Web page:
Cruising with 200 horse power

Imagine this…. more than 200 riders on equine boldness and beauty creating a sea of bobbing lights from their helmets heading up the hills at midnight, and at the crack of dawn riding like the wind.
As they move through the forests and over the beaches of our western Fleurieu coast we think we can hear the Chariots of Fire theme music. Yes, there is a touch of romance here; the excitement of riders and horses testing their endurance for the glory of winning the 2017 Tom Quilty Gold Cup.
But as a dozen riders from overseas and more than 200 from around Australia gather at Wirrina Cove ride base on Friday, July 7 to present us with real life drama embracing the event’s theme of One horse, 100 miles, One day, the anomaly with this race is that everyone who finishes is regarded as a winner.
In this new age where the welfare of the horses is rightfully at the forefront, this really is about a rider and a horse caring for each other through the dark of the night, chill of the morn and the challenges they confront.
The emphasis is clear: to complete is to win. There are no dramatic scenes of horses crashing with exhaustion as portrayed in that 2004 so-called biographical western film Hidalgo, which historians later rejected as complete fabrication.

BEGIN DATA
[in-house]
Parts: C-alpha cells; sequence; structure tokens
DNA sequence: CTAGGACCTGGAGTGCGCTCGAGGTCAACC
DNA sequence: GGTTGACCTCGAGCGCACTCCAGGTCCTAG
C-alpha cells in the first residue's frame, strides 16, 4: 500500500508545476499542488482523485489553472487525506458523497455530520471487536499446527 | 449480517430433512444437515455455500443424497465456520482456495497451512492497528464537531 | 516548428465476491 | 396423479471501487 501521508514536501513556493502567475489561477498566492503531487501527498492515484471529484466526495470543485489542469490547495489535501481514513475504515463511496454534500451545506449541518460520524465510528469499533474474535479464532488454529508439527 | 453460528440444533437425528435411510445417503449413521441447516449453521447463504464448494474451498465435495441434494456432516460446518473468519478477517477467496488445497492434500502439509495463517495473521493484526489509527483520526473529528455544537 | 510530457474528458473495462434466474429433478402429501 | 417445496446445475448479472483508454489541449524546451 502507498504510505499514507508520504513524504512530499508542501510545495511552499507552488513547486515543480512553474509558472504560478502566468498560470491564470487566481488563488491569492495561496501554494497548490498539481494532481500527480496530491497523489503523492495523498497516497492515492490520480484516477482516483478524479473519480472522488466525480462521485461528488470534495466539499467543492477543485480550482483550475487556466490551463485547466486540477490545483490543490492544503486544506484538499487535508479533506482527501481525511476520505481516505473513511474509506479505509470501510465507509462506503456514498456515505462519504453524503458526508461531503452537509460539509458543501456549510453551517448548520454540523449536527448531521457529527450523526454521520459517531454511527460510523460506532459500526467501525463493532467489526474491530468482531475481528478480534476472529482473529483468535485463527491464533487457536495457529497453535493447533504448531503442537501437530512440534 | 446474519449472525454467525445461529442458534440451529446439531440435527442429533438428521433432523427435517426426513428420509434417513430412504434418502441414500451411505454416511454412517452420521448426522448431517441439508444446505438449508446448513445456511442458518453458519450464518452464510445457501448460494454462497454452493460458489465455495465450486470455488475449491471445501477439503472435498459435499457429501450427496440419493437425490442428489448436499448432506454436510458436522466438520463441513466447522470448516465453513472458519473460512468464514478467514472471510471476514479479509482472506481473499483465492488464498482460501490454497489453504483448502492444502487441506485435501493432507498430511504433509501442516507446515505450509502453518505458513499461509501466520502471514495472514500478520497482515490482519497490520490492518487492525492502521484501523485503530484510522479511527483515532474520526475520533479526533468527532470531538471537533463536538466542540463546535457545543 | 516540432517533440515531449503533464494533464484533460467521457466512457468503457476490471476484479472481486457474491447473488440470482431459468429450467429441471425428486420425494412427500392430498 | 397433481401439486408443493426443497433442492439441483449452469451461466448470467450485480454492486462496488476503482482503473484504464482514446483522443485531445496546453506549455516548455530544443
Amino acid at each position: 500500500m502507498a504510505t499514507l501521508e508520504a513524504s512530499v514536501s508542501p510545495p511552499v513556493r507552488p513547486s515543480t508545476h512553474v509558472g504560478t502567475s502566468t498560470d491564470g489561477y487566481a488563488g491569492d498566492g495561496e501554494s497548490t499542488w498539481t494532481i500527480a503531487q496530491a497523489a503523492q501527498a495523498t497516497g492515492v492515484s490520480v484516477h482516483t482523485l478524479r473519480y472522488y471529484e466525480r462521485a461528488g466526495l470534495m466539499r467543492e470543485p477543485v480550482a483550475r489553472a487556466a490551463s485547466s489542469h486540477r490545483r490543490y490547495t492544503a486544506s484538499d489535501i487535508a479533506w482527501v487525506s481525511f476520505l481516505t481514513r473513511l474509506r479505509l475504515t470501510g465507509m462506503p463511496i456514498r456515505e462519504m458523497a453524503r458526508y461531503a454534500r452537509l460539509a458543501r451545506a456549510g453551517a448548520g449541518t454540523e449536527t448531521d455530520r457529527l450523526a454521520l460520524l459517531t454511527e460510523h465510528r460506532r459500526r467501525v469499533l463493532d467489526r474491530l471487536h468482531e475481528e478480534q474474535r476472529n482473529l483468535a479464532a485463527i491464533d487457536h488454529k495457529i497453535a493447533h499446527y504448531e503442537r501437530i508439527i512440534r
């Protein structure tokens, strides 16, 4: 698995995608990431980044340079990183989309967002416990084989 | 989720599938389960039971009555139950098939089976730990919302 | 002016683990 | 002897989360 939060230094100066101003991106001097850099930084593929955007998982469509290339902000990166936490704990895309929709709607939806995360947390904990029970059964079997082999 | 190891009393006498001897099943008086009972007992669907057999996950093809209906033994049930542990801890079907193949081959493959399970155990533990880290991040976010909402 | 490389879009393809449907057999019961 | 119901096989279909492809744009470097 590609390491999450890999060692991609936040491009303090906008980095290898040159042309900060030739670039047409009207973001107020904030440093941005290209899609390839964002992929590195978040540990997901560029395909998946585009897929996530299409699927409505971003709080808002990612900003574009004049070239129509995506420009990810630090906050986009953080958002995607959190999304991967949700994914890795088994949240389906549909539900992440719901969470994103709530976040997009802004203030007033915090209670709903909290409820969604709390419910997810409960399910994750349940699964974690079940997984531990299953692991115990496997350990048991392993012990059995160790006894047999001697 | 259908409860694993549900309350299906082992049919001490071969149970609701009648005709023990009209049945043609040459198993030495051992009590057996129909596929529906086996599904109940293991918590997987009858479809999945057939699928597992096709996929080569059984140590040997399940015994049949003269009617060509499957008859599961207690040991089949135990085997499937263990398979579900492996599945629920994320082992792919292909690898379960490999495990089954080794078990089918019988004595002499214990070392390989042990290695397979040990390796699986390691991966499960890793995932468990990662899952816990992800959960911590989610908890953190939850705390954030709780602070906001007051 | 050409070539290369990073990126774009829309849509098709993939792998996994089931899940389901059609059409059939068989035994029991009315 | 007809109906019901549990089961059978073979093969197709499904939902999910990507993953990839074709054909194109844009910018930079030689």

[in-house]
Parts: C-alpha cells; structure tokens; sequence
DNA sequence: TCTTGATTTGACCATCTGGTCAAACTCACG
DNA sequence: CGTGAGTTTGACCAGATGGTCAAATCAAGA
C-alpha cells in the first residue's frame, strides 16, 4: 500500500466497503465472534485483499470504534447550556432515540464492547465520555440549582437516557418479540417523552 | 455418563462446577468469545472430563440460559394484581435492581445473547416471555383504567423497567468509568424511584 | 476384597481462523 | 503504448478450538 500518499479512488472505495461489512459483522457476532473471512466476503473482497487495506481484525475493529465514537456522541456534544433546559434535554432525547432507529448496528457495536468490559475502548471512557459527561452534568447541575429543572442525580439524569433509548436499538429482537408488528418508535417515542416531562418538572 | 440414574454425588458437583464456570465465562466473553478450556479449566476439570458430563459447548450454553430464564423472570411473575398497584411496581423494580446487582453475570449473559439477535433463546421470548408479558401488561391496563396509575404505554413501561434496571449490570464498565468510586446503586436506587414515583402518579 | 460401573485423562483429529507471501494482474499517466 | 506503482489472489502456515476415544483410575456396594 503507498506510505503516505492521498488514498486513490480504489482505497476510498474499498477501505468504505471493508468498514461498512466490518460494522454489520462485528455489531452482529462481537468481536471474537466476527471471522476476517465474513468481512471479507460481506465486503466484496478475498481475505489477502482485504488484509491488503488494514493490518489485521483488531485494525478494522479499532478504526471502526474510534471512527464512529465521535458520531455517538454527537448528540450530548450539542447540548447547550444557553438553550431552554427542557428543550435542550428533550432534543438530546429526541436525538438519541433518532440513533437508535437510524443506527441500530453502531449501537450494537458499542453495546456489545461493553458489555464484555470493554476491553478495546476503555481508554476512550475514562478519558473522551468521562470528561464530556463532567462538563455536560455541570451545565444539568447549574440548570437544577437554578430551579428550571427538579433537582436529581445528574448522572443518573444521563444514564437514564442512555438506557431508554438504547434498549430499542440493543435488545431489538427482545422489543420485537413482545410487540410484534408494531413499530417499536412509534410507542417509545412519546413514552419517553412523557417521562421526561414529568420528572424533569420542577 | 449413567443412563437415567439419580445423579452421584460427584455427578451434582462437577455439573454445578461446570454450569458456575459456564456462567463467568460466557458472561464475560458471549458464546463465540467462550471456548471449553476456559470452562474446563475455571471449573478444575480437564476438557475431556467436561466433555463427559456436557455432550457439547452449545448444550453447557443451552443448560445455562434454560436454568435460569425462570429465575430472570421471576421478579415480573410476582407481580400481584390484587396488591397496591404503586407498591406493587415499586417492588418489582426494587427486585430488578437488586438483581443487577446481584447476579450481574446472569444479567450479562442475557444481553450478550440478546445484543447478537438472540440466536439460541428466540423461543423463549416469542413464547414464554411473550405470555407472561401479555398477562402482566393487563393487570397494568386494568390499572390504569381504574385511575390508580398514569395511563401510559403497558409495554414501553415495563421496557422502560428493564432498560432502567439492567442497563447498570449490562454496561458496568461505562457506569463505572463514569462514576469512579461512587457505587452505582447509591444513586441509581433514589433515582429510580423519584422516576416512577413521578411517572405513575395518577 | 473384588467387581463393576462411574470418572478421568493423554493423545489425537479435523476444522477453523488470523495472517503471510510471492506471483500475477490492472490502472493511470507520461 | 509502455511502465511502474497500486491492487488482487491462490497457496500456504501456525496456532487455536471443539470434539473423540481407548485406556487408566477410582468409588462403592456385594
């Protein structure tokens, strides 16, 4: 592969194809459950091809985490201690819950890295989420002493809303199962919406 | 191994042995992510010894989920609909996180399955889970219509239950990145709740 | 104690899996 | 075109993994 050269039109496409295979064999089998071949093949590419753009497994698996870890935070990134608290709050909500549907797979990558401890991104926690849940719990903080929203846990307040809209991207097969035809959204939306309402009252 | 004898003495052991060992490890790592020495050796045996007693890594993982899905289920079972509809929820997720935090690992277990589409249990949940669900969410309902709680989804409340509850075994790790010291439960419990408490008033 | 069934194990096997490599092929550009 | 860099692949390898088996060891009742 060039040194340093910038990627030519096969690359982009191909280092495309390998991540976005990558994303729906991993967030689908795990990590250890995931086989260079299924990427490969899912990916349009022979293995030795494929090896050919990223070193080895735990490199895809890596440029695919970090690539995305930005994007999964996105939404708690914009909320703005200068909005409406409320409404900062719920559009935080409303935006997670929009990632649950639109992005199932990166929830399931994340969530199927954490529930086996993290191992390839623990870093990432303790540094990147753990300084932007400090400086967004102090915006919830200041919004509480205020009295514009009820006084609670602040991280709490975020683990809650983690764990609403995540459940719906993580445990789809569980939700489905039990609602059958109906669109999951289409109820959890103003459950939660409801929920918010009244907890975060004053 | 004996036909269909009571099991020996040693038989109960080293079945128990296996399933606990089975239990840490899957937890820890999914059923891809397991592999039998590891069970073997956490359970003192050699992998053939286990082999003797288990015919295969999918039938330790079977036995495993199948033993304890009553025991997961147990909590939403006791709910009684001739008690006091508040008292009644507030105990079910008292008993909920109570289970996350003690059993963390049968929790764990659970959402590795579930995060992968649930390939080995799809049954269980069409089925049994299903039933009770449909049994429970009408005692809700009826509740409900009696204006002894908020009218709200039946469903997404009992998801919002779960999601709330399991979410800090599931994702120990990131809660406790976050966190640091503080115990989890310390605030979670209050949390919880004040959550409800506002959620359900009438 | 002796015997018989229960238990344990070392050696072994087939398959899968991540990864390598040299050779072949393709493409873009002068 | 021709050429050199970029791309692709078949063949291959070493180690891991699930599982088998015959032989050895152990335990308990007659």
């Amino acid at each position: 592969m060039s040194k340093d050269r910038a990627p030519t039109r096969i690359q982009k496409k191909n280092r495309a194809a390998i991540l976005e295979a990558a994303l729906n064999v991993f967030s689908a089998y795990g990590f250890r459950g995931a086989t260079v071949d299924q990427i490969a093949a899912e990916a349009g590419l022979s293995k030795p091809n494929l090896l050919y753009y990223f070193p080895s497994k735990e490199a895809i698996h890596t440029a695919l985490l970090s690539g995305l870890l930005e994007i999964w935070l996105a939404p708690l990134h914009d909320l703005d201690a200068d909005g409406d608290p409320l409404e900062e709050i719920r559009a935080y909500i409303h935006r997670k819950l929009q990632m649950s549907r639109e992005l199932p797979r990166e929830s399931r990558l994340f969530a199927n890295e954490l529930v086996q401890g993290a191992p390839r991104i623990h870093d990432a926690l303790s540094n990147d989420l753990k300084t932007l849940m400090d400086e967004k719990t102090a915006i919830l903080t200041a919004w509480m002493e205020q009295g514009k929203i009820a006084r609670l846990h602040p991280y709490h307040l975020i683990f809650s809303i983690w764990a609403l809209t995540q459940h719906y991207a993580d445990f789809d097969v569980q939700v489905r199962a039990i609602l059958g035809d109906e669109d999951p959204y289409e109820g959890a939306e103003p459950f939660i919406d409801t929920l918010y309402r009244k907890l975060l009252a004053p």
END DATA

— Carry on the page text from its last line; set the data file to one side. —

Our event has its real life magic starting with the legendary RM Williams having asked his great mate Tom Quilty, a station owner and bush poet, to chip in $1000 to launch the event in 1966. It has rotated among the states since it was held in Gawler in 1986, and in South Australia again in Mount Pleasant (’92, ’98, 2011) and Port Elliot (’04). The original Gold Cup now resides in the Stockman’s Hall of Fame, in Longreach, Queensland, and every rider who completes the 160km within 24 hours receives a Tom Quilty silver buckle.